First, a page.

This boat also has some uncommon touches unique to the brand, like the Soft Ride bucket seats, pultruded transom construction, and the torsion-axel trailer covered in Road Armor trailer protectant.
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4. Robalo R180
Robalo’s R180 posts a starting point of $46,880, and comes well equipped at that price. This is a compact but competent center console with a lot more seating than one might expect thanks to a pair of aft flip-up jump seats, a leaning post, and a forward console seat. It sports 18 degrees of transom deadrise, 50 gallons of fuel capacity, and a maximum horsepower rating of 150. LOA is 18’4” and beam is 8’0”. For a boat costing less than $50,000 it has an amazingly long list of standard features, including: a Yamaha F115 four-stroke outboard; an AM/FM stereo system; six vertical rodracks; a 15-gallon aft livewell; removable bow cushions; a 25-gallon stowage/fishbox compartment in the bow; cockpit courtesy lighting; two gunwale-mount rodholders; and an aluminum single-axel trailer with a fold-away tongue, brakes, and LED lighting. It’s also set apart from much of the competition with some construction touches that go beyond the norm, including Kevlar reinforcement in the hull and a poured composite transom. The biggest surprise of all, however, will be found inside the console. Thanks to a swing-open forward hatch there’s room for a head compartment inside.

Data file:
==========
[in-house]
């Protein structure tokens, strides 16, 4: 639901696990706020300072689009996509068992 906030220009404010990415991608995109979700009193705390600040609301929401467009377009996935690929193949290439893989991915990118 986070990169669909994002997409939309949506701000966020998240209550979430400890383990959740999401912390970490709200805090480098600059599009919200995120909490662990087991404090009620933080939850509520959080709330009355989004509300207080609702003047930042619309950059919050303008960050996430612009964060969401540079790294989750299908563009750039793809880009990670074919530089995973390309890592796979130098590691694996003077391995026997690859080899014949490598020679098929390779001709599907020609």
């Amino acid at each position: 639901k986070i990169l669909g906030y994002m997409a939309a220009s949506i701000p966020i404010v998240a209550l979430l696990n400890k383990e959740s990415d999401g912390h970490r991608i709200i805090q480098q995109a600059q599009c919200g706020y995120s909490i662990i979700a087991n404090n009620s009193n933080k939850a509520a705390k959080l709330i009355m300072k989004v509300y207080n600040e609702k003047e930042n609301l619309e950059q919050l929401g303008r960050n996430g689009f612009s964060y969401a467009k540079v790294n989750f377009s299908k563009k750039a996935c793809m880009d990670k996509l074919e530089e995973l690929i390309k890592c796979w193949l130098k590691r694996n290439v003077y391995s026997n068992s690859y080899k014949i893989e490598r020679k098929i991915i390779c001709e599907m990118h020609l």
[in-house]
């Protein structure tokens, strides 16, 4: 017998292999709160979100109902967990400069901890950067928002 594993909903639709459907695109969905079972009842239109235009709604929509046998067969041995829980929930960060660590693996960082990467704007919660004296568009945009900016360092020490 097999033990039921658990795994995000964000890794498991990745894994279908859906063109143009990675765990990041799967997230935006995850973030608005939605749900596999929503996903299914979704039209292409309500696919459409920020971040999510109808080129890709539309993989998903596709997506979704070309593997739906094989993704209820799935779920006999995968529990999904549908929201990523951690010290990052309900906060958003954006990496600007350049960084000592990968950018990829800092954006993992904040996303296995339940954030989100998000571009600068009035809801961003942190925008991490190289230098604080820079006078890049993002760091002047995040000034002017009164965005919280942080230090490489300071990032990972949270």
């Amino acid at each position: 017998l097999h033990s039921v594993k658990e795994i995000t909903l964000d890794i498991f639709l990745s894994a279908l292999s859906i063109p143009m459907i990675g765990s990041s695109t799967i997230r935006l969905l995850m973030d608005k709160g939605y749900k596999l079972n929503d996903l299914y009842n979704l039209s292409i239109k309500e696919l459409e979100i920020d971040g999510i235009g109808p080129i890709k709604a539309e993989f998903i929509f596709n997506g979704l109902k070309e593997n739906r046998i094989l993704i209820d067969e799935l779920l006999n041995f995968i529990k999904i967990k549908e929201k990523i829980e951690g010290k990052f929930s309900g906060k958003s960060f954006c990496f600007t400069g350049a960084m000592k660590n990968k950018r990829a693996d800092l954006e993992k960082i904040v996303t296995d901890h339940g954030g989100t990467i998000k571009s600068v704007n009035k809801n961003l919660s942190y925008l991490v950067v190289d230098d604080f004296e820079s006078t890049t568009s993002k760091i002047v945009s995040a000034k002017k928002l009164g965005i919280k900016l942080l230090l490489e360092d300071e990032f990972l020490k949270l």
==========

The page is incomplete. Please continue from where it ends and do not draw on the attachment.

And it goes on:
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5. Sun Tracker Fishin’ Barge 24 DLX
If you want a pontoon boat for fishing in the lake or bay, the Sun Tracker Fishin’ Barge 24 DLX is right up your alley. It posts a national “No Haggle No Hassle” price tag of $40,995 with a 150 HP Mercury FourStroke. A trailer isn’t included with this rig, but you can add one for $3,895 and still be well within budget. Like other Sun Tracker pontoons you’ll find plenty of comfy seating including a huge port-side lounger with a removable dinette table, but at the bow and stern rather than the usual couches you’ll discover swiveling fishing seats mounted on pedestals.
The boat also has dual 16-gallon livewells (one forward and one aft), a 7’6” rod locker for up to six rods, integrated tackle stowage, and rod/tool holders fore and aft. The boat’s LOA is 26’2” (deck length is 24’1”), beam is 8’6”, and pontoons are 24″ 0.080 5052 marine alloy. Deck construction includes pressure-treated plywood with a limited lifetime warranty. Note: this boat has an unusual perk in that it has a wheelchair-access gate in the port side.
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Is it a sure thing that the perfect boat of your dreams appears on this list? Of course not. Might there be other makes and models out there that fall into the $50,000-and-under price range which you’d like even more? Of course there could be. But these five fishing boats all meet the budget, and each earns its place on this list as one of the best five boats under $50,000 on the market, today.
If you’re not sure what sort of fishing boat would be best for you, be sure to see Best Starter Boats for Fishing.
This article was last updated in April of 2022.